Top Five Biotech Innovations of the 2000s


Xconomy San Diego — 

My list is brief, but the innovations that stood out for me in the past decade were first-in-class drugs that can treat or prevent major unmet medical needs.

1. Genentech’s ranibizumab (Lucentis)—The first treatment of its kind for the “wet” form of macular degeneration. It has high efficacy rates and low side effects, has saved vision for people with this common disease.

2. Novartis’ imatinib (Gleevec)—An effective and safe treatment for various leukemia syndromes, saving countless lives. It set off massive searches in the industry for kinase inhibitors like it.

3. Merck’s sitagliptin (Januvia)—The first-in-class DPP4 inhibitor for diabetes. It may be the last new mechanism for diabetes for a while.

4. Genentech and OSI Pharmaceuticals’ (erlotinib) Tarceva—An effective non-chemo approach to solid tumors.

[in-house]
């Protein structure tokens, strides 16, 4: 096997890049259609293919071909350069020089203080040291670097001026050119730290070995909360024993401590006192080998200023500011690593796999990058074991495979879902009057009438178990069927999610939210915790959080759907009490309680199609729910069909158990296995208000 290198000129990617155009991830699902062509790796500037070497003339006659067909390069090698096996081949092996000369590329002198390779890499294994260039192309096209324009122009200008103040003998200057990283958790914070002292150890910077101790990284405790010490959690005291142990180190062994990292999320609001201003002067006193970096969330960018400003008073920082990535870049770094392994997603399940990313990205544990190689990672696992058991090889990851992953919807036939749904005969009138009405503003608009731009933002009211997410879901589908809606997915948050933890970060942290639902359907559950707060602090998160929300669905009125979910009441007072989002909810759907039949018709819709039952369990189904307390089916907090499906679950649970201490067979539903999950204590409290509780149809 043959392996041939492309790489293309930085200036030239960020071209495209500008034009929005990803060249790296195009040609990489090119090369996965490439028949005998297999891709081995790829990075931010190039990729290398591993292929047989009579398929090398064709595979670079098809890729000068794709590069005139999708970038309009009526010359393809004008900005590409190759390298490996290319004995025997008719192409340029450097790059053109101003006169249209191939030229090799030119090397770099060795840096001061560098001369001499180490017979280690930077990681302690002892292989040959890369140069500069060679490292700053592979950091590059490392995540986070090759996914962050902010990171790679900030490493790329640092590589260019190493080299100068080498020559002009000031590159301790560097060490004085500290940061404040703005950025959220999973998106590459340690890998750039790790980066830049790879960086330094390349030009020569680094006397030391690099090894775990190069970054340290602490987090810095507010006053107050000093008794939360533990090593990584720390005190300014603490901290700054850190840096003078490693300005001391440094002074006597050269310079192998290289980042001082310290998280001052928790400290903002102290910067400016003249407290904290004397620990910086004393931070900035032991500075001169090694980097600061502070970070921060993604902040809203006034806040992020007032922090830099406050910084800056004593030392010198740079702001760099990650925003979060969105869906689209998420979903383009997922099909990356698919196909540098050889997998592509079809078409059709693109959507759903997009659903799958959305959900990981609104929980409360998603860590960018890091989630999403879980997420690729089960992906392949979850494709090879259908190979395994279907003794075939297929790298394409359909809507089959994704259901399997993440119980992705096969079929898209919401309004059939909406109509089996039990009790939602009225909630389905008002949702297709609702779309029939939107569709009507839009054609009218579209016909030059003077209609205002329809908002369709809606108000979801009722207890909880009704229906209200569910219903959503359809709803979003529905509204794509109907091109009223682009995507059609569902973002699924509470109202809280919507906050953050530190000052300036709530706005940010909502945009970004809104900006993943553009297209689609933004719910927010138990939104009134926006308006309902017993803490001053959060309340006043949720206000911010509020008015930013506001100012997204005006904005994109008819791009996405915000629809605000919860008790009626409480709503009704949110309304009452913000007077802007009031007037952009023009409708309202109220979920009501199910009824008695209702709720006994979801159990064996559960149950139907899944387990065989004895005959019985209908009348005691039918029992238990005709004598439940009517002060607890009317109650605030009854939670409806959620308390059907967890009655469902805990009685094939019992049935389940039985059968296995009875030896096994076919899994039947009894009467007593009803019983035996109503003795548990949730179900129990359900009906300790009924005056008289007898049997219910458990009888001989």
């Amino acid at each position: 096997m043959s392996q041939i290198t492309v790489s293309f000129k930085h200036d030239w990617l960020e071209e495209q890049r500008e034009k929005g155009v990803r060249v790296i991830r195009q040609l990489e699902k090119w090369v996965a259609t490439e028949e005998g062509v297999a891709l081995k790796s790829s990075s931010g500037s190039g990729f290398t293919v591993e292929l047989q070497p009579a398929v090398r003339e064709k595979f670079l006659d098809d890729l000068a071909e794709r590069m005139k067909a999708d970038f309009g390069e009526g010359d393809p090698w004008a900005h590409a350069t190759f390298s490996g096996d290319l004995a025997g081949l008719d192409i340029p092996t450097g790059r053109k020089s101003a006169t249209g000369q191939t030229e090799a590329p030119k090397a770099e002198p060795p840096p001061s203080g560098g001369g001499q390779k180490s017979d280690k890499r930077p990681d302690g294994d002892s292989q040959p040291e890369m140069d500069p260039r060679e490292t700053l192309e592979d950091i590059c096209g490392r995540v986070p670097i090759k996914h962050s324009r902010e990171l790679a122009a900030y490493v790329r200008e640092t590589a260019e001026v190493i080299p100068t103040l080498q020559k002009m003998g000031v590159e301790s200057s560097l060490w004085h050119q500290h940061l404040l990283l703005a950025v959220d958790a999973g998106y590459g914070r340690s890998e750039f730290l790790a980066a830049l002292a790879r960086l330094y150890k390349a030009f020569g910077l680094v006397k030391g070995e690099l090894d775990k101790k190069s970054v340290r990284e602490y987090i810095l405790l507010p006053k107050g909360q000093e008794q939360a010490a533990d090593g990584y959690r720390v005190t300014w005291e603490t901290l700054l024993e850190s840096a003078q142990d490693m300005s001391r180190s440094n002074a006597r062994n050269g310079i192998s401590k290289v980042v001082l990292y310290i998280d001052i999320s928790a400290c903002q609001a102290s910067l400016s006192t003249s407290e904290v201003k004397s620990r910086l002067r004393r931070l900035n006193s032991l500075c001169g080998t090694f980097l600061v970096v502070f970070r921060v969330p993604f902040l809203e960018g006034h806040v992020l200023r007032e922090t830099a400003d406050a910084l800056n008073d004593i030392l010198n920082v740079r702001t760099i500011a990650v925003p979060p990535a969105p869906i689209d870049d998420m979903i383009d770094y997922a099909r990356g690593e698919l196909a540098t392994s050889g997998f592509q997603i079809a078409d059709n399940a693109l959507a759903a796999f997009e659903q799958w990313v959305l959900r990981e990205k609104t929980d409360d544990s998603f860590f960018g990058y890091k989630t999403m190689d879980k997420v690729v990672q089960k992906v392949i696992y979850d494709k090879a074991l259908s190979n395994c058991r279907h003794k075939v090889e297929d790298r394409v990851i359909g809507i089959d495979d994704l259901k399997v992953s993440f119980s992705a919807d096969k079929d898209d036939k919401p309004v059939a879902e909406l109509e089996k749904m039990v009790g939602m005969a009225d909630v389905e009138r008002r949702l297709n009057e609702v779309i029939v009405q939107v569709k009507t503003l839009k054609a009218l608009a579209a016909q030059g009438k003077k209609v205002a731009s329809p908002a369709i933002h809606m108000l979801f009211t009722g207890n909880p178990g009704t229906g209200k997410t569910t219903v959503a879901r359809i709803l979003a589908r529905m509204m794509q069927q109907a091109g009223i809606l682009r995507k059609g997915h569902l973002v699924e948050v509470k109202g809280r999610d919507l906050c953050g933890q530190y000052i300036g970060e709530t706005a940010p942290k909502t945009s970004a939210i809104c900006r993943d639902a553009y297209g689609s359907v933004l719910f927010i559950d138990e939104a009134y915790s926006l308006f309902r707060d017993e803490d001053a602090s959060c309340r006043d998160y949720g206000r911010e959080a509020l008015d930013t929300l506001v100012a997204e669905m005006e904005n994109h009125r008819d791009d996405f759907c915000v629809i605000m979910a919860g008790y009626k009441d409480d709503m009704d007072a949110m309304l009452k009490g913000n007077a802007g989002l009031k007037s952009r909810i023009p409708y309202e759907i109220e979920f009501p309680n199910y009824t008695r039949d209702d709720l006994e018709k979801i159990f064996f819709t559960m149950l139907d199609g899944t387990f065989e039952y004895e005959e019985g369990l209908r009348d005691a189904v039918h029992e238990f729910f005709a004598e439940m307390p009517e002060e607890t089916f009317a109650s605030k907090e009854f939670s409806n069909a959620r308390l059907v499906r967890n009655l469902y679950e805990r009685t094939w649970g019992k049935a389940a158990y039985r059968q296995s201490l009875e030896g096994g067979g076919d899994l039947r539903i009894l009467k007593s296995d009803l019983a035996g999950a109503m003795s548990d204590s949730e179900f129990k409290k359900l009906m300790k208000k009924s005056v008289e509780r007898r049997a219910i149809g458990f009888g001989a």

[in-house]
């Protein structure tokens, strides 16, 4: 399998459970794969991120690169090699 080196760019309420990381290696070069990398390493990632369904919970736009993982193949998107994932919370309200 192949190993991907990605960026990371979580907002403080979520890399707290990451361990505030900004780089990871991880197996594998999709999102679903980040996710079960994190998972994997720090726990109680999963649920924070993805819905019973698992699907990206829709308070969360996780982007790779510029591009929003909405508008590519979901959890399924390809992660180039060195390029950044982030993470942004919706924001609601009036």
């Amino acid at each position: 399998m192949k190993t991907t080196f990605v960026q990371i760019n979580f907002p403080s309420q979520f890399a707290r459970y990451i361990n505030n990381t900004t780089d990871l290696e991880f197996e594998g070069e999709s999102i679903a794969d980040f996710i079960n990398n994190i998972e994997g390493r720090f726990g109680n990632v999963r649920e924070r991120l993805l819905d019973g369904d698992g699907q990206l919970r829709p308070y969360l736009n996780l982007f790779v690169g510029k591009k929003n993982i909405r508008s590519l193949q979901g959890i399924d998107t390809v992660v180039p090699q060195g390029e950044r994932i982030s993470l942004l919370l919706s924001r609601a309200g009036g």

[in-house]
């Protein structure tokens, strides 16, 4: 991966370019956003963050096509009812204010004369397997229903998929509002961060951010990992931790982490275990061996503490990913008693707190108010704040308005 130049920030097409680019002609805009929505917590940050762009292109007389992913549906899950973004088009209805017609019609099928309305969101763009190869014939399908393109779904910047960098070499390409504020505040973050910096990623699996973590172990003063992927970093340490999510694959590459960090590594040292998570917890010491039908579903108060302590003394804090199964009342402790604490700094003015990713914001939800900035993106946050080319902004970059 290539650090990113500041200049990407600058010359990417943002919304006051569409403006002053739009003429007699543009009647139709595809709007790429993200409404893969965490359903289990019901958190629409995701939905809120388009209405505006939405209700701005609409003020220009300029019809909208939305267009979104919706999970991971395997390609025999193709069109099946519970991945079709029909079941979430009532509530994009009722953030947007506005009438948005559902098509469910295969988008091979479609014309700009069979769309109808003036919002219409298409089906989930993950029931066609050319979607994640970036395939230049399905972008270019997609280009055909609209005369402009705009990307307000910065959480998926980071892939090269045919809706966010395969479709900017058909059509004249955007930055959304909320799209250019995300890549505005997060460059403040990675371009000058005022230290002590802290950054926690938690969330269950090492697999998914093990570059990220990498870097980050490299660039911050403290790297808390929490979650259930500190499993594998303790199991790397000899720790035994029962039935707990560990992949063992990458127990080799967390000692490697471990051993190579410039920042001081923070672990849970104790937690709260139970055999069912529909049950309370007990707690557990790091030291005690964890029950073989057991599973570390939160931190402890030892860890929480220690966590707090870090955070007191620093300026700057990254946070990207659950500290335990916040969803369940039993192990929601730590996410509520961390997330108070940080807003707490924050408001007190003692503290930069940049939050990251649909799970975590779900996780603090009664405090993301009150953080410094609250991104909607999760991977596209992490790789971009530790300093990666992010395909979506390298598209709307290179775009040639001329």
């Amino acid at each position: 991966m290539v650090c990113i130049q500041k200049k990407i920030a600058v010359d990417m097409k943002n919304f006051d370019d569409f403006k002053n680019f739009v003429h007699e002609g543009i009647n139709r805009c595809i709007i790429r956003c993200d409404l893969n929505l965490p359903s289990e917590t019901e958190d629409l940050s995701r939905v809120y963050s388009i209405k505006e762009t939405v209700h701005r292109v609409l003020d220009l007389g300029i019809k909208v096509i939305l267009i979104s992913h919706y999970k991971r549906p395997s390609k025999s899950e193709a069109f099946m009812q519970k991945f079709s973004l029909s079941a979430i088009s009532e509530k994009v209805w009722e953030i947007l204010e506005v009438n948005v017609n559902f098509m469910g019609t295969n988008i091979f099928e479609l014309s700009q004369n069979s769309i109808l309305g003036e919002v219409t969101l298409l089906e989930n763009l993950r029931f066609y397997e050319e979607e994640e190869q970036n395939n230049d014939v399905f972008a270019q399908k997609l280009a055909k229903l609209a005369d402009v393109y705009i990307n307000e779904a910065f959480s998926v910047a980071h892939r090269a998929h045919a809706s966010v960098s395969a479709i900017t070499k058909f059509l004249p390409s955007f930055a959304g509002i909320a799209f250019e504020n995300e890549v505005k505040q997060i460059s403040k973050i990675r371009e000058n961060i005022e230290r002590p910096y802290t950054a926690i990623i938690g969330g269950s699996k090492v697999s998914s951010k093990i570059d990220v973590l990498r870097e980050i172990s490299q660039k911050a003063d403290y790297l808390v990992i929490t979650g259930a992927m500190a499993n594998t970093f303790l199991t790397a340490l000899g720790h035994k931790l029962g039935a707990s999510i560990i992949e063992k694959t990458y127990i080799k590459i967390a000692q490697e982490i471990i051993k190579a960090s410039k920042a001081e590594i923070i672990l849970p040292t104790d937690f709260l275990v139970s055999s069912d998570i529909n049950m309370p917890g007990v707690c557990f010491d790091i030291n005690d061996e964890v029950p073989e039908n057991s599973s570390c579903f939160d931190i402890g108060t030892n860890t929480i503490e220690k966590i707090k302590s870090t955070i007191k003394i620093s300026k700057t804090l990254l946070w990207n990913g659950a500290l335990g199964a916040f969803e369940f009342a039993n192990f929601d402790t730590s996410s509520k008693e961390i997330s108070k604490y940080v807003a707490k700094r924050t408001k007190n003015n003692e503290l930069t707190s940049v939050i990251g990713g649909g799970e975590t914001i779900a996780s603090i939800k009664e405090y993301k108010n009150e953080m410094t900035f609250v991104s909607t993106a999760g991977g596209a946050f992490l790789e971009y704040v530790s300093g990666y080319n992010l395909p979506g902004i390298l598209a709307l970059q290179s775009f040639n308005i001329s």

5. Merck’s human papillomavirus vaccine (Gardasil)—The first vaccine for the prevention of cervical cancer caused by HPV.

[Editor’s Note: As the decade comes to an end, we’ve asked Xconomists and other technology leaders around the country to identify the top innovations they’ve seen in their fields the past 10 years, or predict the top disruptive technologies that will impact the next decade.]

Jay Lichter is the president and CEO of COI Pharmaceuticals, managing director of COI Ventures, and a managing director of San Diego's Avalon Ventures. Follow @

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